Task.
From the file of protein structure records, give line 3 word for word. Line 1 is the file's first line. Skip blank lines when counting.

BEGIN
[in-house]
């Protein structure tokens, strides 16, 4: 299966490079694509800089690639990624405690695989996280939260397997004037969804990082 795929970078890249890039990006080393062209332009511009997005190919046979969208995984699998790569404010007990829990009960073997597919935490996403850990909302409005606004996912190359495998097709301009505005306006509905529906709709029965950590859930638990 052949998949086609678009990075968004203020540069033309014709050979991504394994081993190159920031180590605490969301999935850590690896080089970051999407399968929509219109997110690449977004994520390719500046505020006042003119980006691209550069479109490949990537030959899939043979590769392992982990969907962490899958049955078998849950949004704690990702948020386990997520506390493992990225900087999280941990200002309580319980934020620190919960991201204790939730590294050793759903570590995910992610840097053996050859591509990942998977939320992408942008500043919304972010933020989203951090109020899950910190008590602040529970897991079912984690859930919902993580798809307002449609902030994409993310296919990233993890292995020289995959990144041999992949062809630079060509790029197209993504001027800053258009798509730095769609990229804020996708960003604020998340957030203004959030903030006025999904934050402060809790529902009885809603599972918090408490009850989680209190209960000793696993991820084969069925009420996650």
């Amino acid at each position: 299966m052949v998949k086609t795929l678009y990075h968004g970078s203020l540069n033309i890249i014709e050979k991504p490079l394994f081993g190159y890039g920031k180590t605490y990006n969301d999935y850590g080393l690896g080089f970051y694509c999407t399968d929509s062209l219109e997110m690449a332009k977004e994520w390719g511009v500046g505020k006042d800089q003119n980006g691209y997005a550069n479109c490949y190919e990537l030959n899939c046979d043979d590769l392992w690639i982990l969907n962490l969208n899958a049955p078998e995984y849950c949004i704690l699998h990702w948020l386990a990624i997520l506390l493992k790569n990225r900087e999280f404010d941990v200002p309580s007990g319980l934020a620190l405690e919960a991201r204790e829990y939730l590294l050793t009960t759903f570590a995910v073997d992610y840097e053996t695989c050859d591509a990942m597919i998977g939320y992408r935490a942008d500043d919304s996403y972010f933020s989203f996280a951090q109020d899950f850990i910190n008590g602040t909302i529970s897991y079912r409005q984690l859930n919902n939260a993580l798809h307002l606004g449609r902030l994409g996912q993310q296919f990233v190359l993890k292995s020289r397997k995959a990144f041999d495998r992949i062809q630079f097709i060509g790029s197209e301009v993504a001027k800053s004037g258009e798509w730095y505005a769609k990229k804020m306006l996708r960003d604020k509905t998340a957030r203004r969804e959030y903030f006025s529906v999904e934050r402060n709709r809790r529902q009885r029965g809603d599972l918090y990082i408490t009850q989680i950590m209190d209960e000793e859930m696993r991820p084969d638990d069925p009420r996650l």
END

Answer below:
């Amino acid at each position: 299966m052949v998949k086609t795929l678009y990075h968004g970078s203020l540069n033309i890249i014709e050979k991504p490079l394994f081993g190159y890039g920031k180590t605490y990006n969301d999935y850590g080393l690896g080089f970051y694509c999407t399968d929509s062209l219109e997110m690449a332009k977004e994520w390719g511009v500046g505020k006042d800089q003119n980006g691209y997005a550069n479109c490949y190919e990537l030959n899939c046979d043979d590769l392992w690639i982990l969907n962490l969208n899958a049955p078998e995984y849950c949004i704690l699998h990702w948020l386990a990624i997520l506390l493992k790569n990225r900087e999280f404010d941990v200002p309580s007990g319980l934020a620190l405690e919960a991201r204790e829990y939730l590294l050793t009960t759903f570590a995910v073997d992610y840097e053996t695989c050859d591509a990942m597919i998977g939320y992408r935490a942008d500043d919304s996403y972010f933020s989203f996280a951090q109020d899950f850990i910190n008590g602040t909302i529970s897991y079912r409005q984690l859930n919902n939260a993580l798809h307002l606004g449609r902030l994409g996912q993310q296919f990233v190359l993890k292995s020289r397997k995959a990144f041999d495998r992949i062809q630079f097709i060509g790029s197209e301009v993504a001027k800053s004037g258009e798509w730095y505005a769609k990229k804020m306006l996708r960003d604020k509905t998340a957030r203004r969804e959030y903030f006025s529906v999904e934050r402060n709709r809790r529902q009885r029965g809603d599972l918090y990082i408490t009850q989680i950590m209190d209960e000793e859930m696993r991820p084969d638990d069925p009420r996650l």